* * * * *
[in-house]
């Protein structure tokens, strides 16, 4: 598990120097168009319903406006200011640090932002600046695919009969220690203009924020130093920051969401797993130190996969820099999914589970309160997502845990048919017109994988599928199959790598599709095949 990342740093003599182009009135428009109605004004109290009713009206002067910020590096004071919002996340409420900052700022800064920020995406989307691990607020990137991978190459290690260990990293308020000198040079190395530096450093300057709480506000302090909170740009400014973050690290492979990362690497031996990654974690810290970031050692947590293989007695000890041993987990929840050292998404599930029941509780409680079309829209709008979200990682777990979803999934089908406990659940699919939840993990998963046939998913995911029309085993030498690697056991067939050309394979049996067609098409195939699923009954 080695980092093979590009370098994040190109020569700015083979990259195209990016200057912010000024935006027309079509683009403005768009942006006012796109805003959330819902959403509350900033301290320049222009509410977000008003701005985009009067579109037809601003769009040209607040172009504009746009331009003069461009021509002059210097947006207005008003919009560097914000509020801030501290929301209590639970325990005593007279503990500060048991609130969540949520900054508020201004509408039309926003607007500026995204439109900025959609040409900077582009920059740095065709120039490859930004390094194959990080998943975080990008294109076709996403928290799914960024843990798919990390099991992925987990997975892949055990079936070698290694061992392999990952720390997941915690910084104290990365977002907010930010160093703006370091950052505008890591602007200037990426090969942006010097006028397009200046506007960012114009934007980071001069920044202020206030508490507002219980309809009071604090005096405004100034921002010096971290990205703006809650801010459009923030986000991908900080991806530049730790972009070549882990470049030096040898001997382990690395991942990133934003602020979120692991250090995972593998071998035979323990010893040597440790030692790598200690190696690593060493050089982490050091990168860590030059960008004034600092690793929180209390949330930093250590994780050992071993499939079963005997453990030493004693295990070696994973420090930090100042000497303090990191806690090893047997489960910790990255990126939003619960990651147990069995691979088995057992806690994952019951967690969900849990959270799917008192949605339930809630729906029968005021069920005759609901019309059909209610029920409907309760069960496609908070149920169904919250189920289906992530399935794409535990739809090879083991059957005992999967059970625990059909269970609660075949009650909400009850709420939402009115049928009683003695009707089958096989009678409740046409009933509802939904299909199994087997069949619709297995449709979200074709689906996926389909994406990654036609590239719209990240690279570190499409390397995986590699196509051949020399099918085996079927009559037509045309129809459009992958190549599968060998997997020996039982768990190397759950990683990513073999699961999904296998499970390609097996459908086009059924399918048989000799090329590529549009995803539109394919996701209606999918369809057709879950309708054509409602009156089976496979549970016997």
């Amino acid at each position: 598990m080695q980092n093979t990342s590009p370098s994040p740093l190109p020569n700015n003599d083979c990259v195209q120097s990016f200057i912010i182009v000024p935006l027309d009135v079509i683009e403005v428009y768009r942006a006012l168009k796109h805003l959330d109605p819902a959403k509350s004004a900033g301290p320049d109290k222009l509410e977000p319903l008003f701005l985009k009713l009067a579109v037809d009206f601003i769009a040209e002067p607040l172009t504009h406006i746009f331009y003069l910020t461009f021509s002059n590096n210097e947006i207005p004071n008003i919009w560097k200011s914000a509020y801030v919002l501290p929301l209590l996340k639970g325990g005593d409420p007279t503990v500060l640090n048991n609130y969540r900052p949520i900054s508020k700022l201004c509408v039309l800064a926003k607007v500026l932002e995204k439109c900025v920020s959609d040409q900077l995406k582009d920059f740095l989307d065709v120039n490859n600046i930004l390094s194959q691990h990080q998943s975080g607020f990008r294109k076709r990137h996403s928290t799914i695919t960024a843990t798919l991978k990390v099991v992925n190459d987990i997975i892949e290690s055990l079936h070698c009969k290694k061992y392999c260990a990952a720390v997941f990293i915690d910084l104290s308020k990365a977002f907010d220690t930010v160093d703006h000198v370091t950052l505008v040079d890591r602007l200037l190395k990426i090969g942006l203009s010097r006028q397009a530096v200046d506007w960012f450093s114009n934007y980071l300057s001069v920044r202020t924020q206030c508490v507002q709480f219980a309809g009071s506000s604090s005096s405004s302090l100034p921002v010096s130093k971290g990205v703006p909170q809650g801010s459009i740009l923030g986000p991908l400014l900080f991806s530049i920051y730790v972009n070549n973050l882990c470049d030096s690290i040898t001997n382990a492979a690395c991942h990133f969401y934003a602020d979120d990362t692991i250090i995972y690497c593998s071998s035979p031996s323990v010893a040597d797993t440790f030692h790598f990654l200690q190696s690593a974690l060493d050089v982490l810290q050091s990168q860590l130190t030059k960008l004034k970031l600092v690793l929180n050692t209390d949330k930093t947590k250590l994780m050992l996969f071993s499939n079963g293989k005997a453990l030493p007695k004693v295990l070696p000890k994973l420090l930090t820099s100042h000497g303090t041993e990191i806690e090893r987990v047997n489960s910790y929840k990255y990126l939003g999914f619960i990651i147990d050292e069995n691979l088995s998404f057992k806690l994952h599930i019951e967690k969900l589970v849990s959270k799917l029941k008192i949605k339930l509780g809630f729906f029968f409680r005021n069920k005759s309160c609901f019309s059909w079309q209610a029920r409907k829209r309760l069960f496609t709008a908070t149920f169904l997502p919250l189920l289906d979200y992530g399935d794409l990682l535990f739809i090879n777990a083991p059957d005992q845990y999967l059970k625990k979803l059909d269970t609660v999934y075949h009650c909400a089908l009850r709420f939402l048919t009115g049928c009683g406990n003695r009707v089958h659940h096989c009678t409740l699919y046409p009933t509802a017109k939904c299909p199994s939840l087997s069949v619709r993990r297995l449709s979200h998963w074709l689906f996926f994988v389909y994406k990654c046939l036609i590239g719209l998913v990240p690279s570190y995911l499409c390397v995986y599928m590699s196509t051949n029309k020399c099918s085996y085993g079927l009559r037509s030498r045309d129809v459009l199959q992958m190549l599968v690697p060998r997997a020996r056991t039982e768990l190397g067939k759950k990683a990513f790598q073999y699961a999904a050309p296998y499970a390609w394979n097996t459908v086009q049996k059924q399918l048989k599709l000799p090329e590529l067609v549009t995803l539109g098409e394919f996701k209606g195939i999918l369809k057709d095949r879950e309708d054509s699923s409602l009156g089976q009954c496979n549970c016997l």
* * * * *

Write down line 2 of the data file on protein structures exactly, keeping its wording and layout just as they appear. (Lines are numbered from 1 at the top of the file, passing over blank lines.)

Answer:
């Protein structure tokens, strides 16, 4: 598990120097168009319903406006200011640090932002600046695919009969220690203009924020130093920051969401797993130190996969820099999914589970309160997502845990048919017109994988599928199959790598599709095949 990342740093003599182009009135428009109605004004109290009713009206002067910020590096004071919002996340409420900052700022800064920020995406989307691990607020990137991978190459290690260990990293308020000198040079190395530096450093300057709480506000302090909170740009400014973050690290492979990362690497031996990654974690810290970031050692947590293989007695000890041993987990929840050292998404599930029941509780409680079309829209709008979200990682777990979803999934089908406990659940699919939840993990998963046939998913995911029309085993030498690697056991067939050309394979049996067609098409195939699923009954 080695980092093979590009370098994040190109020569700015083979990259195209990016200057912010000024935006027309079509683009403005768009942006006012796109805003959330819902959403509350900033301290320049222009509410977000008003701005985009009067579109037809601003769009040209607040172009504009746009331009003069461009021509002059210097947006207005008003919009560097914000509020801030501290929301209590639970325990005593007279503990500060048991609130969540949520900054508020201004509408039309926003607007500026995204439109900025959609040409900077582009920059740095065709120039490859930004390094194959990080998943975080990008294109076709996403928290799914960024843990798919990390099991992925987990997975892949055990079936070698290694061992392999990952720390997941915690910084104290990365977002907010930010160093703006370091950052505008890591602007200037990426090969942006010097006028397009200046506007960012114009934007980071001069920044202020206030508490507002219980309809009071604090005096405004100034921002010096971290990205703006809650801010459009923030986000991908900080991806530049730790972009070549882990470049030096040898001997382990690395991942990133934003602020979120692991250090995972593998071998035979323990010893040597440790030692790598200690190696690593060493050089982490050091990168860590030059960008004034600092690793929180209390949330930093250590994780050992071993499939079963005997453990030493004693295990070696994973420090930090100042000497303090990191806690090893047997489960910790990255990126939003619960990651147990069995691979088995057992806690994952019951967690969900849990959270799917008192949605339930809630729906029968005021069920005759609901019309059909209610029920409907309760069960496609908070149920169904919250189920289906992530399935794409535990739809090879083991059957005992999967059970625990059909269970609660075949009650909400009850709420939402009115049928009683003695009707089958096989009678409740046409009933509802939904299909199994087997069949619709297995449709979200074709689906996926389909994406990654036609590239719209990240690279570190499409390397995986590699196509051949020399099918085996079927009559037509045309129809459009992958190549599968060998997997020996039982768990190397759950990683990513073999699961999904296998499970390609097996459908086009059924399918048989000799090329590529549009995803539109394919996701209606999918369809057709879950309708054509409602009156089976496979549970016997």